TWO ALBUMS into their career, it may be that Brum band Peace are still feeling their way towards an idea, any idea, of their own. But for the moment they are doing tolerably fine, cribbing fairly apologetically from the indie giants of yesteryear, most of whom have reformed in recent times to show young pretenders such as Peace how it is actually done.
In their favour, Peace trade in tunes rather than atmospheres so, despite the pallid delivery, there was generally a vocal hookline for their fans to take up vigorously at various points during the set. The Britpop-lite Someday was buoyed up by a fairly strong melody, while Float Forever provided further singalong whimsy.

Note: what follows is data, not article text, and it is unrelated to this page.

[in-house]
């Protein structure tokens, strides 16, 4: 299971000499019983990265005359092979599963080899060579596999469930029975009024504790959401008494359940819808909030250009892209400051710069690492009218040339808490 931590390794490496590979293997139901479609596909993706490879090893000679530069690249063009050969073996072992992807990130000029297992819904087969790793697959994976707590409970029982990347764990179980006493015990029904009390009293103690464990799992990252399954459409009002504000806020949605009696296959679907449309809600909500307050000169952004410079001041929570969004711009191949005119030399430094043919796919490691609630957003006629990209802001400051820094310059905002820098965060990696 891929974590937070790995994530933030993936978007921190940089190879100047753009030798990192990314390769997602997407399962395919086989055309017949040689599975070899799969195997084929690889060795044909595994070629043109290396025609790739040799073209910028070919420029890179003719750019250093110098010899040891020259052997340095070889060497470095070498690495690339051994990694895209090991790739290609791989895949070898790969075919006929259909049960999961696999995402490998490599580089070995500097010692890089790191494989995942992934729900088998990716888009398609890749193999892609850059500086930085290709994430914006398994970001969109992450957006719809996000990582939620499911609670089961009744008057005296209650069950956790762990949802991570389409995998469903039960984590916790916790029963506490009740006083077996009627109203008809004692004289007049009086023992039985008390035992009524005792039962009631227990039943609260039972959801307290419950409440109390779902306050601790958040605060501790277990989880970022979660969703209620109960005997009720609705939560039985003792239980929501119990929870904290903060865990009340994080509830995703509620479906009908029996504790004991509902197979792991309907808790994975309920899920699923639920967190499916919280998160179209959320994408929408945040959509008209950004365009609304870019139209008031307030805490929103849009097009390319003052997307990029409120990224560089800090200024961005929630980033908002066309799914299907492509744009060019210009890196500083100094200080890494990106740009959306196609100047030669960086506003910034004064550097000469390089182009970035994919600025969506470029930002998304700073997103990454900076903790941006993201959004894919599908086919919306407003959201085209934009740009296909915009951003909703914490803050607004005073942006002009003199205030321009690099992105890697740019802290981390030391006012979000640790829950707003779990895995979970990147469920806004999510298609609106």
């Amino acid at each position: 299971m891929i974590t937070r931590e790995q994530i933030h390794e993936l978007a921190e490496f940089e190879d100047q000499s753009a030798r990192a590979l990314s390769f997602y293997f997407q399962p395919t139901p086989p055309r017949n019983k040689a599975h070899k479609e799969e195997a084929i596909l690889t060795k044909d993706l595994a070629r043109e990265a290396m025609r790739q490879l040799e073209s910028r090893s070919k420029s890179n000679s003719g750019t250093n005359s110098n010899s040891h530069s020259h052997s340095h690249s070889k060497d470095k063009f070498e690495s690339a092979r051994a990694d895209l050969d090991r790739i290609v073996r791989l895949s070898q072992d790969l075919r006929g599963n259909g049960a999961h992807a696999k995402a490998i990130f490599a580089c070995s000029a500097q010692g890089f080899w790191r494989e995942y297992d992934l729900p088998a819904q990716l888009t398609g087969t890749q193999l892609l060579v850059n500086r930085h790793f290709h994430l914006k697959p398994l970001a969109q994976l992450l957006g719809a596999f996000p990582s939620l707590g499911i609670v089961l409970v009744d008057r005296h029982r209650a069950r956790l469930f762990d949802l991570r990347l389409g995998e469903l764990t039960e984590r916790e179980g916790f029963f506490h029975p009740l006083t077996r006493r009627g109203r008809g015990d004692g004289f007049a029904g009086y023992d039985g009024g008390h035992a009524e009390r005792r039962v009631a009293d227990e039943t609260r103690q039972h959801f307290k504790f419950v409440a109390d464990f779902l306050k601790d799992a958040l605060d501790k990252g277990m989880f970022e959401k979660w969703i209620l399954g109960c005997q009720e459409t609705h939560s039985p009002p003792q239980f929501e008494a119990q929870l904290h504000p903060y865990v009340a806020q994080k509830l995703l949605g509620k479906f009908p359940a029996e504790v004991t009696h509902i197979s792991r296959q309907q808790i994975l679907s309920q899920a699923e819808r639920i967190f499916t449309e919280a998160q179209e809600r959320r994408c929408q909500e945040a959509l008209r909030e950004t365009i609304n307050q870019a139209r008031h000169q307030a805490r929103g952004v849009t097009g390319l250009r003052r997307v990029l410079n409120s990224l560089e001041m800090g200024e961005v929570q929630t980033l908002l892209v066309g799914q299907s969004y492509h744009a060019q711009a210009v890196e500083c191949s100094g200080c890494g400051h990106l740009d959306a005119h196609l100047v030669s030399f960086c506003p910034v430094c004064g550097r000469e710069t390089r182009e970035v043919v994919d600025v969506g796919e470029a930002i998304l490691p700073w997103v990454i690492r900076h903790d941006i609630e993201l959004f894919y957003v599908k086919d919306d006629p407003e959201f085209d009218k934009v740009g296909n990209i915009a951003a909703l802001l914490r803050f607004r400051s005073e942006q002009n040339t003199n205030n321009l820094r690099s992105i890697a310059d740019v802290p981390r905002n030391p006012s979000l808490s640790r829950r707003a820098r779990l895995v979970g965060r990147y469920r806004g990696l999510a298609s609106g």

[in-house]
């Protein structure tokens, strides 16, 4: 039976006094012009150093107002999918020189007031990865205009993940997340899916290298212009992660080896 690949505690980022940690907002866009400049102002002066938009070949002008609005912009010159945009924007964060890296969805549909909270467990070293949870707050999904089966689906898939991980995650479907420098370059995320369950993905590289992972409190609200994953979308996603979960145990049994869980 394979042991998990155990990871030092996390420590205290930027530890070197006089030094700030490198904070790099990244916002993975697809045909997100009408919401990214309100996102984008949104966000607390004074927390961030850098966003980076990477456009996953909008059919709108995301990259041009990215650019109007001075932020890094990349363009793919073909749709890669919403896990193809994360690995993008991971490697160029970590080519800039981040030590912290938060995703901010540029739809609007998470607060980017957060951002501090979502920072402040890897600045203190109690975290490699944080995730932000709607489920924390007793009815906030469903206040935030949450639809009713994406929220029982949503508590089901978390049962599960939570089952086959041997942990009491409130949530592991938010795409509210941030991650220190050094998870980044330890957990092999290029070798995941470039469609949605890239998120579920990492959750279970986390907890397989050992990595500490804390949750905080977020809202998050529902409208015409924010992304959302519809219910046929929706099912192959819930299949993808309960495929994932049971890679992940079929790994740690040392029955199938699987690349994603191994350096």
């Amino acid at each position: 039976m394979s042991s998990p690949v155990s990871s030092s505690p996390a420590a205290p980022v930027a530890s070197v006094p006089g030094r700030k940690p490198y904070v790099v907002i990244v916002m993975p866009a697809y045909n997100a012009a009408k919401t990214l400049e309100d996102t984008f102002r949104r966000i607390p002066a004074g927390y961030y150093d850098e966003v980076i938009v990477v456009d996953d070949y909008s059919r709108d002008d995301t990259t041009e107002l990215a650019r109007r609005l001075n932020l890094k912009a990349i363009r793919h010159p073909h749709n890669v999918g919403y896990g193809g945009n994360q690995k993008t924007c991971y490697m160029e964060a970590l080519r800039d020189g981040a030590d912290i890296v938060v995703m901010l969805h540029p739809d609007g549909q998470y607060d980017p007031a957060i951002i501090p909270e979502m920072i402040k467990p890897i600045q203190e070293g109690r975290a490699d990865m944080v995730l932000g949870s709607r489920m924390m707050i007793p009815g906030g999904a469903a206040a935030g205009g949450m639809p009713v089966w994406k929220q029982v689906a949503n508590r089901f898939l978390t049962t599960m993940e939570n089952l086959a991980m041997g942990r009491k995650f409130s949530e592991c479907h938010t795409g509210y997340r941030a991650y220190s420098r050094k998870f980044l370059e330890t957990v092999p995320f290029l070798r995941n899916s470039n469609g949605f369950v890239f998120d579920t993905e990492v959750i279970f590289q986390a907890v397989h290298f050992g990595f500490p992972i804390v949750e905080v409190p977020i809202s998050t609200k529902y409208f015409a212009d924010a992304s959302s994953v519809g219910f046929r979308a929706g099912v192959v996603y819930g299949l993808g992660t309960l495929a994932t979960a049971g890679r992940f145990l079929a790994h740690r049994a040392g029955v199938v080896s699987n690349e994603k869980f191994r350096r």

Frontman Harry Koisser displayed a modicum of charisma but he will need to turn up that dimmer switch to match the louche magnetism of The Libertines which he is chasing.
Brother Sam, wearing retro smiley face t-shirt and Adidas tracksuit top, grabbed his moment to live out the Madchester years he is too young to have experienced first time round, with a low-slung psychedelic funk bassline in the style of Mani from The Stone Roses. Rather than induce a head-lolling reverie, it sent the crowd into another “here we f***ing go” frenzy.
There were more Mani-inspired basslines, acid guitar wrangling and some of the feral indie funk lurch of Happy Mondays during the encore rendition of World Pleasure but, as elsewhere, this was served up in greatly-diluted form.
Seen on 26 September